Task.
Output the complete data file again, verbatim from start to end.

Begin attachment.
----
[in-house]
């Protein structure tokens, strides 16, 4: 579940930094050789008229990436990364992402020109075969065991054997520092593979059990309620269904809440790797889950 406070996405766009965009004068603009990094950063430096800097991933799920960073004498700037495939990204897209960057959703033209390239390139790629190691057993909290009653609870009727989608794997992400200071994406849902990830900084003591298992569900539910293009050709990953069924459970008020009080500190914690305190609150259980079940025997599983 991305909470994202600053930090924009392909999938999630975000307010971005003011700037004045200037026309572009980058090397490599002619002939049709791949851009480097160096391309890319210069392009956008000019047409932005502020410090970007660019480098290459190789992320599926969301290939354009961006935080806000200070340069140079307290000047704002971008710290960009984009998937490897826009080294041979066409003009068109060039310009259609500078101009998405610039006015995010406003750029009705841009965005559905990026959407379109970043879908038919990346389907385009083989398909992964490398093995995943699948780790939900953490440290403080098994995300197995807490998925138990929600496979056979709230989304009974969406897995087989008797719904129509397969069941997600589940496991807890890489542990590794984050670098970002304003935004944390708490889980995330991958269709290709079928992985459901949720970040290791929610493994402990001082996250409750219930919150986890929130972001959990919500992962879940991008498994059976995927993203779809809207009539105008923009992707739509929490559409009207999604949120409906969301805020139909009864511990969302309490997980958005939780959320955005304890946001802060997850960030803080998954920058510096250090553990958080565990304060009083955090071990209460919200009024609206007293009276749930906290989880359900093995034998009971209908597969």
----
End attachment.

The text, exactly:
[in-house]
């Protein structure tokens, strides 16, 4: 579940930094050789008229990436990364992402020109075969065991054997520092593979059990309620269904809440790797889950 406070996405766009965009004068603009990094950063430096800097991933799920960073004498700037495939990204897209960057959703033209390239390139790629190691057993909290009653609870009727989608794997992400200071994406849902990830900084003591298992569900539910293009050709990953069924459970008020009080500190914690305190609150259980079940025997599983 991305909470994202600053930090924009392909999938999630975000307010971005003011700037004045200037026309572009980058090397490599002619002939049709791949851009480097160096391309890319210069392009956008000019047409932005502020410090970007660019480098290459190789992320599926969301290939354009961006935080806000200070340069140079307290000047704002971008710290960009984009998937490897826009080294041979066409003009068109060039310009259609500078101009998405610039006015995010406003750029009705841009965005559905990026959407379109970043879908038919990346389907385009083989398909992964490398093995995943699948780790939900953490440290403080098994995300197995807490998925138990929600496979056979709230989304009974969406897995087989008797719904129509397969069941997600589940496991807890890489542990590794984050670098970002304003935004944390708490889980995330991958269709290709079928992985459901949720970040290791929610493994402990001082996250409750219930919150986890929130972001959990919500992962879940991008498994059976995927993203779809809207009539105008923009992707739509929490559409009207999604949120409906969301805020139909009864511990969302309490997980958005939780959320955005304890946001802060997850960030803080998954920058510096250090553990958080565990304060009083955090071990209460919200009024609206007293009276749930906290989880359900093995034998009971209908597969």